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Nine out of 10 gypsy and traveller children have suffered racial abuse

Discrimination against travellers is the last bastion of ‘acceptable’ racism in Britain, claims report

Emily Dugan
Thursday 23 October 2014 08:24 BST
Gypsies wash their horses in the River Eden at the Appleby Horse Fair
Gypsies wash their horses in the River Eden at the Appleby Horse Fair

Discrimination against gypsies and travellers is the last bastion of "acceptable" racism in Britain, according to research published today.

Nine out of 10 gypsy, traveller or Roma children in the UK have suffered racial abuse, a study from the National Federation of Gypsy Liaison Groups and Anglia Ruskin University shows. Two thirds of children from itinerant groups have also been bullied or physically attacked and many are too scared to go to school, researchers say.

The report is the first comprehensive review of what life is like for those communities across England, Northern Ireland, Scotland and Wales.

Dr Pauline Lane, Reader in the Faculty of Health, Social Care and Education at Anglia Ruskin University, said: “In order to improve the lives of people from gypsy, traveller and Roma communities, there is an urgent need for the UK to address discrimination against these communities. At the moment, it is the last bastion of ‘acceptable’ racism and that needs to stop.”

A lack of appropriate caravan sites is having a significant detrimental impact on the community, the report says. Gypsies and travellers have been encouraged to purchase their own land but 90 per cent of planning applications made from these groups fail.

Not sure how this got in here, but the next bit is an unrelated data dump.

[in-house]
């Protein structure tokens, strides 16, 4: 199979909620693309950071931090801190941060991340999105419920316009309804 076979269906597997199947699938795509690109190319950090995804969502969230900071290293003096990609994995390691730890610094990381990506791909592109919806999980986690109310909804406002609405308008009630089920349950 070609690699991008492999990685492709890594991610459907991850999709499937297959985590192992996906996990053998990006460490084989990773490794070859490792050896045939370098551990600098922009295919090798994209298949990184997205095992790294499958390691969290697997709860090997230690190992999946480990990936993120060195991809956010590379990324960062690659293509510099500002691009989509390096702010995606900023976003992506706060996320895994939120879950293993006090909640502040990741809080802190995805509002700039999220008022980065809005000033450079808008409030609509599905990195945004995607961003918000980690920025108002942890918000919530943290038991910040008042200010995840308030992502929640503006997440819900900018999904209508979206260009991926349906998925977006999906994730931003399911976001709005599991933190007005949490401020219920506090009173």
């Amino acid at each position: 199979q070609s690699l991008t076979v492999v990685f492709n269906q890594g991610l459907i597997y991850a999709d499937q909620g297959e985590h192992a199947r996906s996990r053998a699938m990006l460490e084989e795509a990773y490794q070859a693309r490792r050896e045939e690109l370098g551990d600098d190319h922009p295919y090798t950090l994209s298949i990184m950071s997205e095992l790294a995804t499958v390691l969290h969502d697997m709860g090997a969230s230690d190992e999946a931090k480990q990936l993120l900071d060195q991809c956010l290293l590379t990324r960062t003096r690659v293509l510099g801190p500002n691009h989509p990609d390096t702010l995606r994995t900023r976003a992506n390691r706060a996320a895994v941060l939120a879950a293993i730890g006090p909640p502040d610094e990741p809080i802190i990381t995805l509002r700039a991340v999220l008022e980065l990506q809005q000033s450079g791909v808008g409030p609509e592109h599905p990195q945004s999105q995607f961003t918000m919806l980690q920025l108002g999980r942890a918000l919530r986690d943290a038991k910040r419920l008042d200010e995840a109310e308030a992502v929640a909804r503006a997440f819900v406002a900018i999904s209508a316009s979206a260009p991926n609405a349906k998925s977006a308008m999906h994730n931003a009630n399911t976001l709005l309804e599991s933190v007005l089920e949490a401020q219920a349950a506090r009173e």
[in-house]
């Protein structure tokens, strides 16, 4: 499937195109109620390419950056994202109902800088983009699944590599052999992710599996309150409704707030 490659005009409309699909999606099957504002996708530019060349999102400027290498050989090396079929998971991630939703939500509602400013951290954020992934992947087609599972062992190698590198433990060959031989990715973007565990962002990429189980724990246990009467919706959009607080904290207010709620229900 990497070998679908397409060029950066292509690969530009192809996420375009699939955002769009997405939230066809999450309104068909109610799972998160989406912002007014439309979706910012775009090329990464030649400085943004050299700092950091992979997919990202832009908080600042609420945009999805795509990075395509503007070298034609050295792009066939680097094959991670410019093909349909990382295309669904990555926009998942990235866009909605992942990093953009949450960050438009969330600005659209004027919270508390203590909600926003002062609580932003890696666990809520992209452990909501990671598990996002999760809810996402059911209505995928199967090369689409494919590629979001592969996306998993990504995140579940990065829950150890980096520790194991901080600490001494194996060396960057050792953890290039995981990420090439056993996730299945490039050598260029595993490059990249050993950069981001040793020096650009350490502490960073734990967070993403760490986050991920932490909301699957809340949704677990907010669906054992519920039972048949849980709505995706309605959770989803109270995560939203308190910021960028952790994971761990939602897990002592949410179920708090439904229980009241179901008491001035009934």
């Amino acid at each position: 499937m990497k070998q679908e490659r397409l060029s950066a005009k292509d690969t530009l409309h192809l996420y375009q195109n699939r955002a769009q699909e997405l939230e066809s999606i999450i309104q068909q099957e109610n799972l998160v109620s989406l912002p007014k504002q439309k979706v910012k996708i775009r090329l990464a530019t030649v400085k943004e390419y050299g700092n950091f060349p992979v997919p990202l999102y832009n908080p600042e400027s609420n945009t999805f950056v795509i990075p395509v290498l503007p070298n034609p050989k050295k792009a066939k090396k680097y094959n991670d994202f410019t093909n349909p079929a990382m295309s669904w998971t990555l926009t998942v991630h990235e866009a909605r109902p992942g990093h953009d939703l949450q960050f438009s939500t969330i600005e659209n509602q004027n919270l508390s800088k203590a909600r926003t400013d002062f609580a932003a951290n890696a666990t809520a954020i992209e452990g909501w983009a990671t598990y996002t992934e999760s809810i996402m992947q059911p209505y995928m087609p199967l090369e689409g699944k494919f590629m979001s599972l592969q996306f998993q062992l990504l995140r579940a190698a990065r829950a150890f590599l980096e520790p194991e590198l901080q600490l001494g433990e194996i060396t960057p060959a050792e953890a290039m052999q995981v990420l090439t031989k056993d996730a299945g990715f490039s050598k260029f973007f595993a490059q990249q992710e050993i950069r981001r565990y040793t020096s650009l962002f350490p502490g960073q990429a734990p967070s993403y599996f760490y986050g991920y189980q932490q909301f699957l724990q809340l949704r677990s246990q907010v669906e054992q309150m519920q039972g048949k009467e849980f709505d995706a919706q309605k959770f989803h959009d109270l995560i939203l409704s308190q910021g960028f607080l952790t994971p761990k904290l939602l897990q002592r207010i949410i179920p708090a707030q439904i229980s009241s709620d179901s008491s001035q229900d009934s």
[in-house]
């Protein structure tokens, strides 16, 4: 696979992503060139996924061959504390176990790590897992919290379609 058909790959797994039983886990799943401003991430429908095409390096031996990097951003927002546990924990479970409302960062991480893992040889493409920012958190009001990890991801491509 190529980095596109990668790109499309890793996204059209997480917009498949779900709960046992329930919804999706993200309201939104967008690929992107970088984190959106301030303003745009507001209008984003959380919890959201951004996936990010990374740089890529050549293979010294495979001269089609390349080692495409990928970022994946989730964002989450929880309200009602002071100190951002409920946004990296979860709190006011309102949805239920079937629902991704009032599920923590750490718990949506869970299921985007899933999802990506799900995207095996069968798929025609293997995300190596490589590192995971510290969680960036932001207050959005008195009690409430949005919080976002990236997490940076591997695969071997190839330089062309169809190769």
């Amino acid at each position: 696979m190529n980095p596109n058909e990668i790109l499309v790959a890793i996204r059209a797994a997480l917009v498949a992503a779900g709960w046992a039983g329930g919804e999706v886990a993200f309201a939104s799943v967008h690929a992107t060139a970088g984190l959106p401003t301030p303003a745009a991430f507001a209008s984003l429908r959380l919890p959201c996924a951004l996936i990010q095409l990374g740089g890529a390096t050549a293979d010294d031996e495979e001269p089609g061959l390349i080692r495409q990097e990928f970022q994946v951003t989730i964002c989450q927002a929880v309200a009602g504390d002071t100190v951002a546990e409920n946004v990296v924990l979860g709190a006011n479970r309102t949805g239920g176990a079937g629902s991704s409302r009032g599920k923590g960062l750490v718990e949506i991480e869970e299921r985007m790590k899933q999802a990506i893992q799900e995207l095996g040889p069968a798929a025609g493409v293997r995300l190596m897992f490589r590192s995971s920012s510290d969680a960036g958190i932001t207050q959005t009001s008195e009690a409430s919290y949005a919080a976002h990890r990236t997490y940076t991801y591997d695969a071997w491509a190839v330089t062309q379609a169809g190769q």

The infant mortality rate of gypsies and travellers is three times higher than the national average and life expectancy is an estimated 12 years less than the general population.

Despite the fact itinerant groups are significantly more likely to have a long term condition and suffer poorer health, gypsies and travellers use mainstream health services less than other members of the population because of practical difficulties, such as complex procedures for registering and making use of services.

The study says the Government’s failure to have a comprehensive strategy to address the groups’ specific needs means that an estimated half a million people are being excluded from wider society.

The report’s co-author, Siobhan Spencer, co-director of the National Federation of Gypsy Liaison Groups and PhD student at Anglia Ruskin, said: “We need a concrete strategy with a timeline of goals with achievable and measurable outcomes.”

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